How the UK government will scrap the Human Rights Act and replace it with a "British Bill of Rights" has been revealed, according to The Sunday Times.

The UK government is seeking to replace the 1998 Labour party Human Rights Act, which imported Europe's Convention of Human Rights into UK law, because it believes the act is open to abuse and has created a "courtroom compensation culture".

Senior government sources have told The Sunday Times that the "victim" culture, that has led to the creation of a vast "human rights industry", will be tackled with plans to "reduce the amount of compensation" that can be won by those claiming their human rights have been infringed by public bodies.

In a shake-up of the current human rights laws, the British Bill of Rights would "limit remedies" for those bringing cases against the government or public services such as the NHS. However, a senior government source would not elaborate on how they would limit the amount a complainant could claim.

The Bill of Rights is also said to include clauses which provide a "freedom of expression" defence for journalists who are being sued for damages. It will also make it impossible to take British military personnel to court for actions undertaken during combat overseas.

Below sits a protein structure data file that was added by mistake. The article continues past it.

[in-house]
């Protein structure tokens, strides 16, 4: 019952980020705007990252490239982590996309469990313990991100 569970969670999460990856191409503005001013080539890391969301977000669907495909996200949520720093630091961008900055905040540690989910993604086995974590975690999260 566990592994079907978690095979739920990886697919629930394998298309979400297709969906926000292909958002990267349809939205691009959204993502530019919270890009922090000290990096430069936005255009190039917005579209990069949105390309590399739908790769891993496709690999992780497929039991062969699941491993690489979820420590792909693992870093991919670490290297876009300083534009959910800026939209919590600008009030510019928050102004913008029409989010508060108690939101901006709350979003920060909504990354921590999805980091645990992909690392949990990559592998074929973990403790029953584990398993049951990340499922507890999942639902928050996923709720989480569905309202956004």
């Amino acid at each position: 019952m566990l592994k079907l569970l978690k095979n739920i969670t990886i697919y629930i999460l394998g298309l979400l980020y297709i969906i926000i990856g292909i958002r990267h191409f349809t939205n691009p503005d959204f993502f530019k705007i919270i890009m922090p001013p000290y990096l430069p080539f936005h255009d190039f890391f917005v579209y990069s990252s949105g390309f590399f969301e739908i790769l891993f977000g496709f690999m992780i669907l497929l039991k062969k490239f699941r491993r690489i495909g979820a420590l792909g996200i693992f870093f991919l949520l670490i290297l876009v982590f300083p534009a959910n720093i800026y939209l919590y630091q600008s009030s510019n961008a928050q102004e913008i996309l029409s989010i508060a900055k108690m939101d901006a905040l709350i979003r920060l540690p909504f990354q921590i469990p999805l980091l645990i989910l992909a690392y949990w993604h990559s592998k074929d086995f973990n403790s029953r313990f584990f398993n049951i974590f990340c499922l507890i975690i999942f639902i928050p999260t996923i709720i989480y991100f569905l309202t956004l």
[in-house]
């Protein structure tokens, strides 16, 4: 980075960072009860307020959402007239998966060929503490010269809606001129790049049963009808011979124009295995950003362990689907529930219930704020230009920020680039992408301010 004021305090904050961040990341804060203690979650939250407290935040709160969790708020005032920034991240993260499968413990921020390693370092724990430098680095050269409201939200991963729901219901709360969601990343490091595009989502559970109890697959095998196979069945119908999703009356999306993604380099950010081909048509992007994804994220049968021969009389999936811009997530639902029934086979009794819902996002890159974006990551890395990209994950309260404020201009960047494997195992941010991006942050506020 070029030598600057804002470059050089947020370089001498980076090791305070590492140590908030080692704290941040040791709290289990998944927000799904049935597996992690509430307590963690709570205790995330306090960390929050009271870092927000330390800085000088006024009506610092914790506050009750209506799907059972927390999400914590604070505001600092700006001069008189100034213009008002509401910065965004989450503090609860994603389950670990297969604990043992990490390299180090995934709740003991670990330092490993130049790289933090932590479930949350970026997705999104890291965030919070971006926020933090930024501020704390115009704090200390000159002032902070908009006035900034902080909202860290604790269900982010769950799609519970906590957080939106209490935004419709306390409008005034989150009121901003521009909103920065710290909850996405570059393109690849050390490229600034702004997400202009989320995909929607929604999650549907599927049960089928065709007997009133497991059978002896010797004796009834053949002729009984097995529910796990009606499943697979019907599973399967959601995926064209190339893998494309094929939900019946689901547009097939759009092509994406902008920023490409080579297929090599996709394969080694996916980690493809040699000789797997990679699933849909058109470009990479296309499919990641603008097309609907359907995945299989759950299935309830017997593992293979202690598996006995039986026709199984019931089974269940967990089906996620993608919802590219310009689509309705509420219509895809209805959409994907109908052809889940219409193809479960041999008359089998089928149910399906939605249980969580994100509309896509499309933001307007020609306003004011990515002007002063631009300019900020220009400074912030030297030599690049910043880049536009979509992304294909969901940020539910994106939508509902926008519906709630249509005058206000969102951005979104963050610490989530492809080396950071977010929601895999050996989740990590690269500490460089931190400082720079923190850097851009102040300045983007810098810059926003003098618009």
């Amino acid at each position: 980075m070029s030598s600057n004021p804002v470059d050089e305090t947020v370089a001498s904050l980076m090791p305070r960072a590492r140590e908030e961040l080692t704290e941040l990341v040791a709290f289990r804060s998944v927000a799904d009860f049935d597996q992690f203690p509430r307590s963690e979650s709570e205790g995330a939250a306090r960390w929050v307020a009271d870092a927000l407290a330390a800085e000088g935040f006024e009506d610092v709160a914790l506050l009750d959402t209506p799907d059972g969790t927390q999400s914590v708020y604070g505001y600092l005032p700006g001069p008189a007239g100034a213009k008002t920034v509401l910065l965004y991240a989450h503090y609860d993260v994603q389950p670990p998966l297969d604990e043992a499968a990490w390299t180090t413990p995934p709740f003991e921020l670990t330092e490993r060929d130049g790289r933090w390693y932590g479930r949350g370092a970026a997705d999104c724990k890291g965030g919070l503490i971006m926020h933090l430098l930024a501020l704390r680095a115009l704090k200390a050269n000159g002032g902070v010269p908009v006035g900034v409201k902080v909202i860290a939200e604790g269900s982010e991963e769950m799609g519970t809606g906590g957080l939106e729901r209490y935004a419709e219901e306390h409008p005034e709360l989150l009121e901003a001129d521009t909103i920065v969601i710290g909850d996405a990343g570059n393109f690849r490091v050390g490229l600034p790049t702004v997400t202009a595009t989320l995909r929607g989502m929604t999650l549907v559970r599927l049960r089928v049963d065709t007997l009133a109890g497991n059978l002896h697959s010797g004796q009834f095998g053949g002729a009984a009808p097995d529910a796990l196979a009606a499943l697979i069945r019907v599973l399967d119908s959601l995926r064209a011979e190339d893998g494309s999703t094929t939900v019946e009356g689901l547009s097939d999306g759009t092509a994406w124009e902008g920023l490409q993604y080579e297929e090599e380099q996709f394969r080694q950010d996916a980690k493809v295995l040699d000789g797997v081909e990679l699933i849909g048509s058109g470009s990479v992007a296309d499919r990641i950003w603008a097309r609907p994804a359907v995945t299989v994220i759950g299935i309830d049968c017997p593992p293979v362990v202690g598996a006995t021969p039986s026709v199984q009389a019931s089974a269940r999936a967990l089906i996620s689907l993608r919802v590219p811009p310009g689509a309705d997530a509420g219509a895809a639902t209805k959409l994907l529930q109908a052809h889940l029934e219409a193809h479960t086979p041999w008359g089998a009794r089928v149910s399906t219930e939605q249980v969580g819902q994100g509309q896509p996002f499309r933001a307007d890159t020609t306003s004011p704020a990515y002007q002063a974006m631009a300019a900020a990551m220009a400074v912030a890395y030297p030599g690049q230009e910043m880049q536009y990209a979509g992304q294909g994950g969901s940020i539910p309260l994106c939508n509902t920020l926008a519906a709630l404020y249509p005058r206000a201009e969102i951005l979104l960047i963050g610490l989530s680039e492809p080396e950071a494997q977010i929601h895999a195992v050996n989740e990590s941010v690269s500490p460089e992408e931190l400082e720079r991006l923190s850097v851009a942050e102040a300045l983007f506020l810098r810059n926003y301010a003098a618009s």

"This should help to mitigate the impact of judicial legislation in this area and the consequent persistent human rights claims against our armed forces and the MoD," the draft documents seen by The Sunday Times said. It is thought that legal challenges against military personnel over their conduct in Iraq and Afghanistan have cost the taxpayer £85m.

The justice secretary Michael Gove is drafting a consultation document which will published in the next month. In a move to quell dissent from Euro-friendly Tory backbenchers, the document will state that Britain will remain a signatory to the ECHR.

Currently, British judges may use their discretion on whether to follow rulings made by the ECHR, when making their judgements. But the ECHR's rulings are not binding on British courts.

According to a ComRes survey commissioned by Amnesty International, 46% of Britons do not want any of the rights currently in the Human Rights Act taken away. The poll also found that 78% of British people that rights, laws and protections must apply to everyone equally in order to be effective.

Whether the British Bill of Rights will be applied to Scotland, which has a separate legal system to England and Wales, is not yet known.